• Hubble Space Telescope
    Astronomy
    Astronomy, science that encompasses the study of all extraterrestrial objects and phenomena. Until the invention of the telescope and the discovery of the laws of motion and gravity in the 17th century, astronomy was primarily concerned with noting and predicting the positions of the Sun, Moon, and…
  • flow chart of scientific method
    Scientific method
    Scientific method, mathematical and experimental technique employed in the sciences. More specifically, it is the technique used in the construction and testing of a scientific hypothesis. The process of observing, asking questions, and seeking answers through tests and experiments is not unique to…
  • Big Science
    Big Science, style of scientific research developed during and after World War II that defined the organization and character of much research in physics and astronomy and later in the biological sciences. Big Science is characterized by large-scale instruments and facilities, supported by funding…
  • Science
    Science, any system of knowledge that is concerned with the physical world and its phenomena and that entails unbiased observations and systematic experimentation. In general, a science involves a pursuit of knowledge covering general truths or the operations of fundamental laws. Science is treated…
  • Natural experiment
    Natural experiment, observational study in which an event or a situation that allows for the random or seemingly random assignment of study subjects to different groups is exploited to answer a particular question. Natural experiments are often used to study situations in which controlled…
  • Copernican system
    Scientific Revolution
    Scientific Revolution, drastic change in scientific thought that took place during the 16th and 17th centuries. A new view of nature emerged during the Scientific Revolution, replacing the Greek view that had dominated science for almost 2,000 years. Science became an autonomous discipline,…
  • Earth's Place in the Universe. Introduction: The History of the Solar System. Aristotle's Philosophical Universe. Ptolemy's Geocentric Cosmos. Copernicus' Heliocentric System. Kepler's Laws of Planetary Motion.
    History of science
    History of science, the development of science over time. On the simplest level, science is knowledge of the world of nature. There are many regularities in nature that humankind has had to recognize for survival since the emergence of Homo sapiens as a species. The Sun and the Moon periodically…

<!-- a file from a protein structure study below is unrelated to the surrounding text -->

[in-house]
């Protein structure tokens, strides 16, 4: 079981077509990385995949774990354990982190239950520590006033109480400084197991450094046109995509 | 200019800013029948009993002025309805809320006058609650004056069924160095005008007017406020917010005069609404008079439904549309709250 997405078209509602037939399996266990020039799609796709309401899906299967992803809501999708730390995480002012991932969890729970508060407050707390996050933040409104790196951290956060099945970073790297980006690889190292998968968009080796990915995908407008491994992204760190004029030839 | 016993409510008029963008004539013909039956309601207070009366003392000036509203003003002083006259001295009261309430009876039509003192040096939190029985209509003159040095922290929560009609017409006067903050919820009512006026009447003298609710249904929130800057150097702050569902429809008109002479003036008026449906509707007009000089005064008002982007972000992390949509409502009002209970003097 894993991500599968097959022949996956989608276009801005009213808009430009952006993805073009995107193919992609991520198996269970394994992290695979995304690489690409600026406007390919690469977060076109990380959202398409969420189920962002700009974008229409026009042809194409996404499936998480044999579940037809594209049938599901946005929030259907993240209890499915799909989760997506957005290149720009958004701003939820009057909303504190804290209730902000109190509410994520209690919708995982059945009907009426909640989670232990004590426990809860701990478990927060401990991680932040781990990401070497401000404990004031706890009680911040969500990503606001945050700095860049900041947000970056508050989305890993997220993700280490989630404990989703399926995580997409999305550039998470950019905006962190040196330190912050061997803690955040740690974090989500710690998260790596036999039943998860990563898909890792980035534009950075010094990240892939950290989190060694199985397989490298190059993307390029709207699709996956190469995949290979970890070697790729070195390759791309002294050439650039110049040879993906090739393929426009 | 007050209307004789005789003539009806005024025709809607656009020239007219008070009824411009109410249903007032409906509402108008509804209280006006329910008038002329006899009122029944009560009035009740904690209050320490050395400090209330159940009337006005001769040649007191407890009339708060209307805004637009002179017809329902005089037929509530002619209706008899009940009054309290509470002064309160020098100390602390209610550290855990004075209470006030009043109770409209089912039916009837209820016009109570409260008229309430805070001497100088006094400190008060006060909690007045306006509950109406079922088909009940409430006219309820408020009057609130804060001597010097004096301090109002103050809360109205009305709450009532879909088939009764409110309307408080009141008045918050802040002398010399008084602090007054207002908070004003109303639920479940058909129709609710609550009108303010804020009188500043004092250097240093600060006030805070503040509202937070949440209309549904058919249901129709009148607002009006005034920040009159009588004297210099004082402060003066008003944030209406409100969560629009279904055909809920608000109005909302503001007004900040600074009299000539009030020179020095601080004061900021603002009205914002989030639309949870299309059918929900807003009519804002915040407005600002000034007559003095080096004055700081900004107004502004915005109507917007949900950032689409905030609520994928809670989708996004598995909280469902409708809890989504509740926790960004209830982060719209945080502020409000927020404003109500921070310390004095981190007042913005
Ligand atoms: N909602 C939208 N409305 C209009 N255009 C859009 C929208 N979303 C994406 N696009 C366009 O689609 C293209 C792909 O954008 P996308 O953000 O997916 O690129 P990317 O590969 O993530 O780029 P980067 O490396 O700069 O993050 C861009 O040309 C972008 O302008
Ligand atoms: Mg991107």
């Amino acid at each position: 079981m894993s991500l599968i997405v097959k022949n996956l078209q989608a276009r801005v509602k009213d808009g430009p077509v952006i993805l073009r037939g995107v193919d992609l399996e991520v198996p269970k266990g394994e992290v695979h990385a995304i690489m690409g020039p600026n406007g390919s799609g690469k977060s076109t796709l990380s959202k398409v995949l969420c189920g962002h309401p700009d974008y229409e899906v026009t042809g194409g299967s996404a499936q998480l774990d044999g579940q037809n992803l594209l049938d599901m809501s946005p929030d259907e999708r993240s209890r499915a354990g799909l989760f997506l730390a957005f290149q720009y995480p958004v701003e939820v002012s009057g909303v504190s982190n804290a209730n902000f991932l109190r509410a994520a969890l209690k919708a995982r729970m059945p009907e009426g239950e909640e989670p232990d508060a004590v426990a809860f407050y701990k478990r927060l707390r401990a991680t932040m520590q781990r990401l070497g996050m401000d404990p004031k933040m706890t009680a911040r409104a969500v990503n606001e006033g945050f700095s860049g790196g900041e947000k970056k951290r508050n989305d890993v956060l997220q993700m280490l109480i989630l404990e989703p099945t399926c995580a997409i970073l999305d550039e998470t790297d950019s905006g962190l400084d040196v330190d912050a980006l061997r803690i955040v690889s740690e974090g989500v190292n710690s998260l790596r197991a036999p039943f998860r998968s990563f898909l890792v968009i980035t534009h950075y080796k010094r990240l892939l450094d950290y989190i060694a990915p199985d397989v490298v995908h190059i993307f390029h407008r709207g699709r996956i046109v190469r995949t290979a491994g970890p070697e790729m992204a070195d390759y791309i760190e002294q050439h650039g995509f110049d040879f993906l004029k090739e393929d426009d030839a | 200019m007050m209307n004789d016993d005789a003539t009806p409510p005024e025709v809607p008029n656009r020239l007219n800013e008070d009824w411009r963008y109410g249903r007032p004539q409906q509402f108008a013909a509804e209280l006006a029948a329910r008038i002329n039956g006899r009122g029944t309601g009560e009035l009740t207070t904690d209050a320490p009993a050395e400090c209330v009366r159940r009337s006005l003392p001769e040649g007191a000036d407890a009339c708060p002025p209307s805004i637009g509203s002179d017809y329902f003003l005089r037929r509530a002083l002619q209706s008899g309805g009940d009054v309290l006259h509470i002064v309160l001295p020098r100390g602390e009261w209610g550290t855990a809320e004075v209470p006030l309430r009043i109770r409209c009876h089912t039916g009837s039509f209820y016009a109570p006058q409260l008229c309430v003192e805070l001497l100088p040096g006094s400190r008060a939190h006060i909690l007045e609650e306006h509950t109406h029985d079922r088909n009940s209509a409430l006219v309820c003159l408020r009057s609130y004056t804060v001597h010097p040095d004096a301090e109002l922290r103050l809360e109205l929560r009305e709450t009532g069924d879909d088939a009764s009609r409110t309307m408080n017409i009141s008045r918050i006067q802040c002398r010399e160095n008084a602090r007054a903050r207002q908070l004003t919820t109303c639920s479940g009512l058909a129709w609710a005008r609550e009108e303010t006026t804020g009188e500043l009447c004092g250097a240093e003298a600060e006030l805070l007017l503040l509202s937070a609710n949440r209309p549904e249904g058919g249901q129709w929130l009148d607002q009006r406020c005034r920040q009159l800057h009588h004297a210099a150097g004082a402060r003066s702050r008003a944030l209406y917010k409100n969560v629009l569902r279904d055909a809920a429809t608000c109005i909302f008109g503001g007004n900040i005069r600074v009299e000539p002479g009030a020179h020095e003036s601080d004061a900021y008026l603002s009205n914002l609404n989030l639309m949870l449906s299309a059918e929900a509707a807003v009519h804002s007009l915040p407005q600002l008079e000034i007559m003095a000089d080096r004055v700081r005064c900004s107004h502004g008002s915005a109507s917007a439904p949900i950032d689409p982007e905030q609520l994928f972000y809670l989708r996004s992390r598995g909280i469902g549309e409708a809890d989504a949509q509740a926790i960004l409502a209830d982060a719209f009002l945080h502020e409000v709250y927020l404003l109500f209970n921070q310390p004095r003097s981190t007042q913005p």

• invertebrate: nervous system
    Nervous system
    Nervous system, organized group of cells specialized for the conduction of electrochemical stimuli from sensory receptors through a network to the site at which a response occurs. All living organisms are able to detect changes within themselves and in their environments. Changes in the external…
  • Simulation
    Simulation, in industry, science, and education, a research or teaching technique that reproduces actual events and processes under test conditions. Developing a simulation is often a highly complex mathematical process. Initially a set of rules, relationships, and operating procedures are …
  • flow chart of scientific method
    Hypothesis
    Hypothesis, something supposed or taken for granted, with the object of following out its consequences (Greek hypothesis, “a putting under,” the Latin equivalent being suppositio). In planning a course of action, one may consider various alternatives, working out each in detail. Although the word…
  • epilepsy
    Nervous system disease
    Nervous system disease, any of the diseases or disorders that affect the functioning of the human nervous system. Everything that humans sense, consider, and effect and all the unlearned reflexes of the body depend on the functioning of the nervous system. The skeleton and muscles support and…
  • striated muscle; human biceps muscle
    Muscle
    Muscle, contractile tissue found in animals, the function of which is to produce motion. Movement, the intricate cooperation of muscle and nerve fibres, is the means by which an organism interacts with its environment. The innervation of muscle cells, or fibres, permits an animal to carry out the…
  • Figure 1: Data in the table of the Galileo experiment. The tangent to the curve is drawn at t = 0.6.
    Principles of physical science
    Principles of physical science, the procedures and concepts employed by those who study the inorganic world. Physical science, like all the natural sciences, is concerned with describing and relating to one another those experiences of the surrounding world that are shared by different observers…
  • Weeping willow (Salix babylonica).
    Plant
    Plant, (kingdom Plantae), any multicellular eukaryotic life-form characterized by (1) photosynthetic nutrition (a characteristic possessed by all plants except some parasitic plants and underground orchids), in which chemical energy is produced from water, minerals, and carbon dioxide with the aid…
  • The Compact Muon Solenoid magnet arriving in the Large Hadron Collider at CERN, 2007.
    Physical science
    Physical science, the systematic study of the inorganic world, as distinct from the study of the organic world, which is the province of biological science. Physical science is ordinarily thought of as consisting of four broad areas: astronomy, physics, chemistry, and the Earth sciences. Each of…